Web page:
Thus, the question before the Court below was a simple one: From the testimony in the case was Miss Moogerman's operator's license to be suspended? If the facts supported a suspension, the appeal was to be dismissed, and if they did not, the appeal was to be sustained. The County Court did not follow that procedure. It adopted a parens patriae attitude. It acted like a philosophical but indulgent parent who recognizes and deplores the mischief committed by his child but lacks the hardihood to discipline him for it.
We said further in the Wright case: "The jurisdiction conferred by Sec. 616 of the Vehicle Code upon courts of common pleas [and County Court] does not authorize them to act either arbitrarily or capriciously with respect to the reinstatement of a suspended license. There must be a justifiable factual basis for the court's action in the premises." u
The decision of the County Court in the case at bar, if unreversed, would tend to give ballast to the unsubstantiated notion that the Courts may be called upon to function as ex officio pardon boards to mitigate the penalties which the Legislature empowered the Secretary of Revenue to impose under given conditions. But the County Court and the Courts of Common Pleas are
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not boards of clemency; they are strictly courts of law; they are bound by rules of legal procedure and their decisions must be founded on firm jurisprudence, not fluctuating policy. There is no warrant in statute for the County Court to say as it did here: "The Court in the instant case in its decision is following a policy of the County Court of Allegheny County in granting restricted licenses in cases of similar circumstances." Courts interpret and expound laws; they do not lay down policies.
The Court below said further: "If mere speed alone, in excess of the speed limits fixed by the Code, was sufficient to justify the Secretary of Revenue in suspending driving privileges, there would be no point in the Legislature's vesting of broad discretionary powers in the courts of this commonwealth." With this type of argument the lower Court takes a rather detached view of the awesome phenomen of speed. To speak of excessive speed as "mere speed alone" is like saying "mere dynamite alone." Speed invariably connotes danger of some kind. It is speed that makes a bullet a mortal instrument. Without speed a bullet would be an innocuous bit of lead or steel with which a child could play harmlessly. It is the speed of a car which converts it from a carriage of pleasure and usefulness into a juggernaut of destruction.*fn* The motorist in this case was driving at 85 miles per hour, which is an illegal speed, except at auto races, on any highway in Pennsylvania.
It is perhaps too late to attempt to slacken the furious tempo of the 1950's. Everyone seems to be in a vertiginous hurry to get somewhere, although not everyone knows why. But in this headlong racing for near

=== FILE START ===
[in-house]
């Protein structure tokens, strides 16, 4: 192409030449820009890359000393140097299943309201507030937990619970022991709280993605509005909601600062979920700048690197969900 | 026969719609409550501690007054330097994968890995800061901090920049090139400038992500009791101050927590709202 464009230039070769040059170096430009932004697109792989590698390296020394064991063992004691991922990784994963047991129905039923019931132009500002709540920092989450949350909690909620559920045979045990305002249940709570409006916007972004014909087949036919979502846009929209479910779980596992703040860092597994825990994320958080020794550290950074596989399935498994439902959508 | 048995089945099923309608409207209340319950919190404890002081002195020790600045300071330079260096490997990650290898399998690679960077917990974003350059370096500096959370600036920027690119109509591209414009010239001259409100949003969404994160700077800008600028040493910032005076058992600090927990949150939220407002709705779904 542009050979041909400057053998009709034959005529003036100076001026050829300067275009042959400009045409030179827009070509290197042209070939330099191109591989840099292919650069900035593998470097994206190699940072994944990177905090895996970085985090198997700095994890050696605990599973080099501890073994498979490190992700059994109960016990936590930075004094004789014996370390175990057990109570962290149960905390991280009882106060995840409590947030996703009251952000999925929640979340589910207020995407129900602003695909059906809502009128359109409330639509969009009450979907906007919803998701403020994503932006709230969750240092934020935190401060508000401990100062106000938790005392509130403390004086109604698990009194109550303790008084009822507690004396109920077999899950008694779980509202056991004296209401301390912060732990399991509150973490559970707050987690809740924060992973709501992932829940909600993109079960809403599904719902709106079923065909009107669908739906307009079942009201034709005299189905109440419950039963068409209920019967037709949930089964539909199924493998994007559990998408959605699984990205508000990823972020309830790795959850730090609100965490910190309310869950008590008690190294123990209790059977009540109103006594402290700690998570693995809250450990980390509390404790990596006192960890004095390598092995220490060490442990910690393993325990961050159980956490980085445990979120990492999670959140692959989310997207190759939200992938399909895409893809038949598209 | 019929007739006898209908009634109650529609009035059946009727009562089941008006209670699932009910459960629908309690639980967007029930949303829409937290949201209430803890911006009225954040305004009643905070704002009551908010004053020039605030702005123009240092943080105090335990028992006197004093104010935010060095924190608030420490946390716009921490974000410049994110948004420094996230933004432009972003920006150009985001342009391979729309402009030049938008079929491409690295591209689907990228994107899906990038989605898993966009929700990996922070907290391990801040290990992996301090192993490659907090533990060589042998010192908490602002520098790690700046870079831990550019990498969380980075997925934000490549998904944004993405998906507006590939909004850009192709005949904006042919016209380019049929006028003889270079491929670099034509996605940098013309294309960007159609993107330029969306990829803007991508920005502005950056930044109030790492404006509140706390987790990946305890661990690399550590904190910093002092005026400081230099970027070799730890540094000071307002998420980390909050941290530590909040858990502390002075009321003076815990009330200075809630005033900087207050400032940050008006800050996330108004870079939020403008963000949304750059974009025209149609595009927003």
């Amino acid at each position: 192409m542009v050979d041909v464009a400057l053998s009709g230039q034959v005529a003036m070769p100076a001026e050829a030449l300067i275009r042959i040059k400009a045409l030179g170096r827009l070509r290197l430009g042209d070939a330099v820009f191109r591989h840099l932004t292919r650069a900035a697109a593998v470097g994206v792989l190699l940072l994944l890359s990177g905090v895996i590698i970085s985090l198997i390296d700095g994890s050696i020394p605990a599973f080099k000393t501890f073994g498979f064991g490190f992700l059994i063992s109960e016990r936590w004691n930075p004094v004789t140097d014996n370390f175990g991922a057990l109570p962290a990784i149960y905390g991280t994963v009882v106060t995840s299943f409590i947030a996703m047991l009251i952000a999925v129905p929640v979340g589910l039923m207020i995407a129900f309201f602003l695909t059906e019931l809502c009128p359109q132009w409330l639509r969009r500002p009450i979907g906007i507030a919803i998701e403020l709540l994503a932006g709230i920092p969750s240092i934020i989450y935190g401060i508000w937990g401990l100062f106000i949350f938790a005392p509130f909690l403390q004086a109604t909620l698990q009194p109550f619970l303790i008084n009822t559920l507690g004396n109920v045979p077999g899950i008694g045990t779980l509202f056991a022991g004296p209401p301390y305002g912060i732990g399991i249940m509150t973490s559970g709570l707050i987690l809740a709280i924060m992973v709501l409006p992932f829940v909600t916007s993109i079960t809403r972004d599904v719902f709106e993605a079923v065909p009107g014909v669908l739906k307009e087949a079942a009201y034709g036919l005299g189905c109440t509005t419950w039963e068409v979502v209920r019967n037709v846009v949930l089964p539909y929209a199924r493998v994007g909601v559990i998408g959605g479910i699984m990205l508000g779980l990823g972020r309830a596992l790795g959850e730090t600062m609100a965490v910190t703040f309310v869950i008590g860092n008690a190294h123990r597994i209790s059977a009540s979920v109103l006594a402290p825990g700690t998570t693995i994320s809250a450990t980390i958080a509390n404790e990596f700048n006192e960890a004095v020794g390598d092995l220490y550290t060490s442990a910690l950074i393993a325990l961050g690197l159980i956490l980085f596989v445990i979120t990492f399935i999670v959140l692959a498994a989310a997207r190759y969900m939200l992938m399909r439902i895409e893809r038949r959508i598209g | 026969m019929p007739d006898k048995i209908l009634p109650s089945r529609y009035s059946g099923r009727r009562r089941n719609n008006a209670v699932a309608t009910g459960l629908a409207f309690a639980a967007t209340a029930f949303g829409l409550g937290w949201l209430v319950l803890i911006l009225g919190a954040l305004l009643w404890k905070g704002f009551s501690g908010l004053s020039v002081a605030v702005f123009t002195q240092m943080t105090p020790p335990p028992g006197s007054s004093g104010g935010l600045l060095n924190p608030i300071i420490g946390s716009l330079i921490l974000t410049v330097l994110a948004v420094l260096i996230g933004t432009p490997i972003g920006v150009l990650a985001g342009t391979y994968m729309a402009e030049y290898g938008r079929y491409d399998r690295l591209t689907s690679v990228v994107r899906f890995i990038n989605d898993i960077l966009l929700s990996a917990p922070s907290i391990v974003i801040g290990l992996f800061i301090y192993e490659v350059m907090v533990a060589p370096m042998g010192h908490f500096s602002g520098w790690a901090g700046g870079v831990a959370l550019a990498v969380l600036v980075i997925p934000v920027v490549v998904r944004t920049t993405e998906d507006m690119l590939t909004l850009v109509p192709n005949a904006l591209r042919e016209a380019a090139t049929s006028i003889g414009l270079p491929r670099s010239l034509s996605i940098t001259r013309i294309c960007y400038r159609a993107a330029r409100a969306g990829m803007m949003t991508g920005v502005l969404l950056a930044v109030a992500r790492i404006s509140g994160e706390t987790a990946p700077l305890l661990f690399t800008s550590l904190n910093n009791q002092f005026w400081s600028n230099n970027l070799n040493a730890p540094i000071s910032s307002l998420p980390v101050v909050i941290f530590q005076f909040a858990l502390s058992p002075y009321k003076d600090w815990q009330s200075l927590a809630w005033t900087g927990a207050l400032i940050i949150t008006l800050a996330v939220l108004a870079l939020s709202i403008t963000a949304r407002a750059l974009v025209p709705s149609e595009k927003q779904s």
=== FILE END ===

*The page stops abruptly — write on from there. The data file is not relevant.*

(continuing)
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or distant destinations, motor journeys often end at unintended termini. Of the 29,800 persons killed in auto accidents in 1955, 12,700 or 42.6% lost their lives as the result of cars operating at excessive speed limits. Of the 1,760,800 persons injured in motor accidents last year, 702,560 or 39.9% were hurt because of cars travelling at speeds forbidden by law.
It requires no demonstration to prove that the faster an automobile travels, the greater difficulty the driver encounters in controlling it. Every upward sweep of the speedometer needle forces the car closer to the accident trap travelling in front of it, always ready to receive and engulf it in disaster. Every increase in speed of five miles adds an augmentation of danger which surpasses that which accompanied the preceding ten-mile increase. Thus, the advancing of speed from 70 to 75 miles per hour brings into play more elements of peril than rode with the increment from 60 to 70 miles per hour. According to the Virginia Judicial Notice of Stopping Speed Act of March 31, 1956 (Sec. 46-285.1 Code of Virginia), a motor vehicle will travel three times farther after the application of brakes at 85 miles per hour than it would at 50 miles per hour. Counsel for the Commonwealth in their brief make the significant statement: "According to the June 1950 Bulletin of the National Safety Council the death risk (i.e. number of fatal accidents per 1000 personal injury accidents) at a cruising speed of 45 miles per hour is 61, at 55 miles per hour it is 85, and at 60 miles per hour it is 160." One may only guess the figure at 85 miles per hour.